SU’s fashion design program hosts annual fashion show
SU’s fashion design program hosts annual fashion show
The Syracuse University fashion design program hosted its annual fashion design show this Friday at the Nancy Cantor Warehouse. After hosting the show virtually due to the impact of the COVID-19 pandemic, people could finally admire these exuberant collections in person for the first time since 2019.
The show is a demonstration of senior fashion design students’ progress and accomplishments over their four years at SU. Each senior designed a six-look collection and unveiled their creativity and talent through each garment.
The seventh floor of the Nancy Cantor Warehouse radiated excitement as friends, family members, and guests packed the venue to watch students’ latest creations come to life down the runway. Ruby Streett Apicella, a junior advertising major, said she went to the show to support her friend Meghan Coy.
“Me and my friends came to support her. She created an amazing collection,” Apicella said. “I’m really glad I came and Meg sort of opened this window to me because this is so cool.”
Jeffrey Mayer, the program coordinator for fashion design, started off the event by welcoming guests and introducing Emily Stokes-Rees, director of the School of Design, who delivered an uplifting speech to the fashion design students before the start of the show.
As soon as the faculty finished welcoming everyone to the show, electronic music started playing, building suspense for the first collection to be shown. The first collection of the afternoon ended up being Isabelle Collins’ “A Natural Sanctuary.” The collection was inspired by gothic architecture and nature, with the colorful collection featuring sheer silk fabrics reminiscent of light filtering through stained glass.
The music slowly transitioned as a new student collection emerged on the L-shaped runway. The models walked slowly with poise and conviction, allowing the audience to admire the intricate details of each design while also giving life to each of them. At the end of each walk, the model would step off the runway straight into a photoshoot set where a photographer took a final picture of the design.
The 2022 senior fashion design program consisted of 17 students, featuring over 100 individual looks. Each collection transitioned seamlessly to the next, leaving the audience in awe of each designer’s skills and brilliance. The collections explored different styles and motifs from space surrealism to life and death.
At the end of the show, each student walked the runway next to one of their models to the Black Eyed Peas’ “Let’s Get It Started.” The audience cheered and clapped as they got to see the people responsible for orchestrating such unique collections.
Audience member Desmond Tracey shared his excitement as he came to support his girlfriend.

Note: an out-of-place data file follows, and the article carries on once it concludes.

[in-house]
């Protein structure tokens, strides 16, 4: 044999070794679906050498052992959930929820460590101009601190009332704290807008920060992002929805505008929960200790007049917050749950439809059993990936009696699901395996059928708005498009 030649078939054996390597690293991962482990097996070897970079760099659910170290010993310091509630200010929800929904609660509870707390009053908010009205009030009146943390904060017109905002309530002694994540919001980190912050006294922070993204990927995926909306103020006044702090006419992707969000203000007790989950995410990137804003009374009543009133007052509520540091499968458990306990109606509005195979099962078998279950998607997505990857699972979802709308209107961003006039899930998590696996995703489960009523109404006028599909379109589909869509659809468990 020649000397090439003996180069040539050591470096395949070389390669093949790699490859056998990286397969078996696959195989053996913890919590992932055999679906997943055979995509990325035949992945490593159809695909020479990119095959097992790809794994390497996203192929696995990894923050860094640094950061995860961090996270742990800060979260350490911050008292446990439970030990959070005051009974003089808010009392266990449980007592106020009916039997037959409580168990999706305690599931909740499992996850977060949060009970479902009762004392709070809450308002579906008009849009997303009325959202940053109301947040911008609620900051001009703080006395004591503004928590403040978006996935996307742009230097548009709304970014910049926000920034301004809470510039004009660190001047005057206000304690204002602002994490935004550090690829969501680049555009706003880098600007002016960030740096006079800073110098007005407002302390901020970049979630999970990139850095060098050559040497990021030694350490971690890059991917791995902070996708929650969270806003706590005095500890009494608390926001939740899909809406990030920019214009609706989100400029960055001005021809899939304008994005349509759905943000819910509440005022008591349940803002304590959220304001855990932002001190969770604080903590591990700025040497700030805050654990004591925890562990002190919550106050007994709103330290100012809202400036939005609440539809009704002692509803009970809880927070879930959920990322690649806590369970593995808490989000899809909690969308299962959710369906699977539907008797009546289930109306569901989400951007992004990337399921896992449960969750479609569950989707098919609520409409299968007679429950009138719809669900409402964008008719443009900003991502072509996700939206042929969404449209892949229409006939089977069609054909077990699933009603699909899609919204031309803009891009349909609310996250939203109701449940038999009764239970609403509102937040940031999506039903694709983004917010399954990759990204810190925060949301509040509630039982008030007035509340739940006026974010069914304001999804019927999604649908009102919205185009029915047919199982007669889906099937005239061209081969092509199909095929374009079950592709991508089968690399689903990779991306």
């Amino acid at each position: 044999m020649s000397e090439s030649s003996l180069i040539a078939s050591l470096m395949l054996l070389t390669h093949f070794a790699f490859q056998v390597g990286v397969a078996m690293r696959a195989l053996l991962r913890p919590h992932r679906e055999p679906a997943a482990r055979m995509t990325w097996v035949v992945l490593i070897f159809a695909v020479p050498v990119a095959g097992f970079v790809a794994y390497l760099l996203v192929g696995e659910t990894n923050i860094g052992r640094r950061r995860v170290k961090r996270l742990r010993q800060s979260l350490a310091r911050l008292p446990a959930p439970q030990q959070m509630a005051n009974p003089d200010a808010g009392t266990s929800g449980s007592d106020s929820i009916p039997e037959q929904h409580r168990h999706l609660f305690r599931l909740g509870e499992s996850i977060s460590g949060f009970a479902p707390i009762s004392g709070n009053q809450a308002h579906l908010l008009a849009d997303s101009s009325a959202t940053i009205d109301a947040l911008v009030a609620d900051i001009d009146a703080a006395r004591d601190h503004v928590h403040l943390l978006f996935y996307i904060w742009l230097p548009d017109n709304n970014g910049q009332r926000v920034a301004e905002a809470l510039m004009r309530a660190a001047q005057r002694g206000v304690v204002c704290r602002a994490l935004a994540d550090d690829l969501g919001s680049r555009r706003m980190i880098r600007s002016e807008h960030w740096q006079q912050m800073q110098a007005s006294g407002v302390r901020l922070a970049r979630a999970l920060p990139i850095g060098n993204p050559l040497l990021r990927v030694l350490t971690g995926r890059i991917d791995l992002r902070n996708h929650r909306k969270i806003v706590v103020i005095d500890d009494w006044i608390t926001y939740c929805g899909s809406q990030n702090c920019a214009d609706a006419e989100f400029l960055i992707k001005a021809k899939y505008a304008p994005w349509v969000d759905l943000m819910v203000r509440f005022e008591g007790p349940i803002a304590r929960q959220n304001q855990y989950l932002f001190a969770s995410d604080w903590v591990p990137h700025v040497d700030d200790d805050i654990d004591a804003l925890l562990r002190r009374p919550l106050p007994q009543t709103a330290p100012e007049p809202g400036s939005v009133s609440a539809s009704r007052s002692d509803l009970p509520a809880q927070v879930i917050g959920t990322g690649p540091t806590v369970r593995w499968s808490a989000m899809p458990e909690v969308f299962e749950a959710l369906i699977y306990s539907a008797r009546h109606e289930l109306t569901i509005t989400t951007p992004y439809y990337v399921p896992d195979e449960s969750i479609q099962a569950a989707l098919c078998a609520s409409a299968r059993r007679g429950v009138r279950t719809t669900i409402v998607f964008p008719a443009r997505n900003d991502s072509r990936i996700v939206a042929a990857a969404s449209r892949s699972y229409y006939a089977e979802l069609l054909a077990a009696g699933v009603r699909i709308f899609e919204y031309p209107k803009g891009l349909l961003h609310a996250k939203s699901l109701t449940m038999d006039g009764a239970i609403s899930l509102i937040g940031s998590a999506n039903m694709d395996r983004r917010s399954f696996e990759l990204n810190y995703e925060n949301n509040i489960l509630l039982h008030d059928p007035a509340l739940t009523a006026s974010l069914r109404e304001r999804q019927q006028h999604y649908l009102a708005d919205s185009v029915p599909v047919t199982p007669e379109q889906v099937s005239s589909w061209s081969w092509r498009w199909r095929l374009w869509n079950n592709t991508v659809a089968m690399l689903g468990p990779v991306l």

“I just wanted to see some fire clothes from my girl and all the other seniors,” Tracey said. “It’s crazy how they made all these things.”
Jeffrey Mayer ended the event by announcing the recipients of five senior awards. The first award, Outstanding Fashion Design Student, was given to Emily Goldberg for her collection “Through Rose-Tinted Glasses.” This collection featured bold colors, organic shapes, and dramatic structures, taking inspiration from space-age surrealism and finding balance and beauty in the unexpected.
Goldberg also won the highest award of the night, the Elisa Ribatt Memorial Prize for Outstanding and Deserving Senior in Design.
The next award, Sustainability in Fashion Design, was given to Yianni Biniaris for his “international helter-skelter” collection. This collection was fully biodegradable and incorporated European linens, Spanish leather, fabrics collected from Biniari’s grandmother’s village in Cyprus and self-grown bioplastics and mycelium.
Calla Kremidas received the award Excellence in Fashion Design Award for Digital Print Technology. Kremidas’ collection was inspired by her own childhood designs and included elements of bright pastel colors, custom printed fabrics, hand-crafted macrame, and laser-cut leather.
The award for Excellence in Design Print and Textile Manipulation was given to Grace Losey for her “Neuro Status” collection. The collection centered on the human body’s ability of perception and sensation which the designer highlighted through the use of different fabric techniques mimicking pulsating veins, body movements, and neuron configurations.
Lastly, the Outstanding Sportswear Collection award was given to Madison Meyer for her “FACES” collection. The collection featured oversized garments delicately decorated with silly faces and featured techniques such as patchwork, layering, and appliqué.
The night ended with Emily Goldberg delivering a speech thanking the staff and faculty in the room. At the end of her speech, everyone came together to congratulate the designers and left the show full of high energy and inspiration. Some audience members, such as health and exercise science senior Pat Romero, shared their experiences of the show.
“It was actually my first fashion, so I was actually very happy,” Pomero said. “It was very well put together. I loved it. My favorite part of the show was seeing my two boys model because they’re not really model people, but they did their thing.”